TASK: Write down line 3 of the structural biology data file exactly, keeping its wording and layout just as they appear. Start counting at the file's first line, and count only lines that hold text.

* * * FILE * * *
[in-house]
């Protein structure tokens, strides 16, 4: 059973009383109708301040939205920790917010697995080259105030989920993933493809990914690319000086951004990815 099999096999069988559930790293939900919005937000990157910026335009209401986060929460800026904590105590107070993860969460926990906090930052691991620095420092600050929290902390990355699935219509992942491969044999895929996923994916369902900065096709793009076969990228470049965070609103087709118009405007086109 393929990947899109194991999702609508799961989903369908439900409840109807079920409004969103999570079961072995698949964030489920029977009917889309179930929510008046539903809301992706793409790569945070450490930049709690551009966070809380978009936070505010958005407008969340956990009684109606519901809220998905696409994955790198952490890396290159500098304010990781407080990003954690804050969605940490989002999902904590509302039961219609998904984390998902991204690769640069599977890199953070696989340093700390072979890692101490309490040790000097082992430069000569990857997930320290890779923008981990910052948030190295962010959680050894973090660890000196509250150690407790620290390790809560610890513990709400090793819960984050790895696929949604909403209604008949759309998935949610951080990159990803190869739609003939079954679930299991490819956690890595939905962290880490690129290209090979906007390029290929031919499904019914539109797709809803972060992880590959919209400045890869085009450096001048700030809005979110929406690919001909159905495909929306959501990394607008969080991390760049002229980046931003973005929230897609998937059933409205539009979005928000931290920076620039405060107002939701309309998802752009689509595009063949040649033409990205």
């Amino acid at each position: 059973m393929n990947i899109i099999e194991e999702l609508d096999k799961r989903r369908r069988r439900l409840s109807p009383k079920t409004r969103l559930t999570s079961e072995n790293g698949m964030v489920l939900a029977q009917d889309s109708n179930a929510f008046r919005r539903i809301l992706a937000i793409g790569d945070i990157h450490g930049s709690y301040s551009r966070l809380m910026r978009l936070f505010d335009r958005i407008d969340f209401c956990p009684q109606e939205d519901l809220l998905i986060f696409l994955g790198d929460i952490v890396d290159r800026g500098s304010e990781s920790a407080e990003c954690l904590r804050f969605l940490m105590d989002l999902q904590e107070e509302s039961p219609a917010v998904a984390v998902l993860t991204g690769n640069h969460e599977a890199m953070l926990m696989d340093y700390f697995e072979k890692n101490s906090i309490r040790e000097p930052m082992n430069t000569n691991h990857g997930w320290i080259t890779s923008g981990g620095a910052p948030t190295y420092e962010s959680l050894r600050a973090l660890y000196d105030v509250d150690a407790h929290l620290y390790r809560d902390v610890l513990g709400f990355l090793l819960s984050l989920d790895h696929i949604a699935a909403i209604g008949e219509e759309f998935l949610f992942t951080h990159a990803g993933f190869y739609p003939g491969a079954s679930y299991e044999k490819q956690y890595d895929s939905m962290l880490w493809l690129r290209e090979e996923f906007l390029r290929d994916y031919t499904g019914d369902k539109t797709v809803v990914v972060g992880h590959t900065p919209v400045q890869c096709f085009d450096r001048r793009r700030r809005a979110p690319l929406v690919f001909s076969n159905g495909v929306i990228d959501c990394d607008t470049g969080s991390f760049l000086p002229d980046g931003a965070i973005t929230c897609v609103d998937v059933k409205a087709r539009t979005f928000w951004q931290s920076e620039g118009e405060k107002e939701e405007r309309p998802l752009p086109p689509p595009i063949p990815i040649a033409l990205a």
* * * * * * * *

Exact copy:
């Amino acid at each position: 059973m393929n990947i899109i099999e194991e999702l609508d096999k799961r989903r369908r069988r439900l409840s109807p009383k079920t409004r969103l559930t999570s079961e072995n790293g698949m964030v489920l939900a029977q009917d889309s109708n179930a929510f008046r919005r539903i809301l992706a937000i793409g790569d945070i990157h450490g930049s709690y301040s551009r966070l809380m910026r978009l936070f505010d335009r958005i407008d969340f209401c956990p009684q109606e939205d519901l809220l998905i986060f696409l994955g790198d929460i952490v890396d290159r800026g500098s304010e990781s920790a407080e990003c954690l904590r804050f969605l940490m105590d989002l999902q904590e107070e509302s039961p219609a917010v998904a984390v998902l993860t991204g690769n640069h969460e599977a890199m953070l926990m696989d340093y700390f697995e072979k890692n101490s906090i309490r040790e000097p930052m082992n430069t000569n691991h990857g997930w320290i080259t890779s923008g981990g620095a910052p948030t190295y420092e962010s959680l050894r600050a973090l660890y000196d105030v509250d150690a407790h929290l620290y390790r809560d902390v610890l513990g709400f990355l090793l819960s984050l989920d790895h696929i949604a699935a909403i209604g008949e219509e759309f998935l949610f992942t951080h990159a990803g993933f190869y739609p003939g491969a079954s679930y299991e044999k490819q956690y890595d895929s939905m962290l880490w493809l690129r290209e090979e996923f906007l390029r290929d994916y031919t499904g019914d369902k539109t797709v809803v990914v972060g992880h590959t900065p919209v400045q890869c096709f085009d450096r001048r793009r700030r809005a979110p690319l929406v690919f001909s076969n159905g495909v929306i990228d959501c990394d607008t470049g969080s991390f760049l000086p002229d980046g931003a965070i973005t929230c897609v609103d998937v059933k409205a087709r539009t979005f928000w951004q931290s920076e620039g118009e405060k107002e939701e405007r309309p998802l752009p086109p689509p595009i063949p990815i040649a033409l990205a």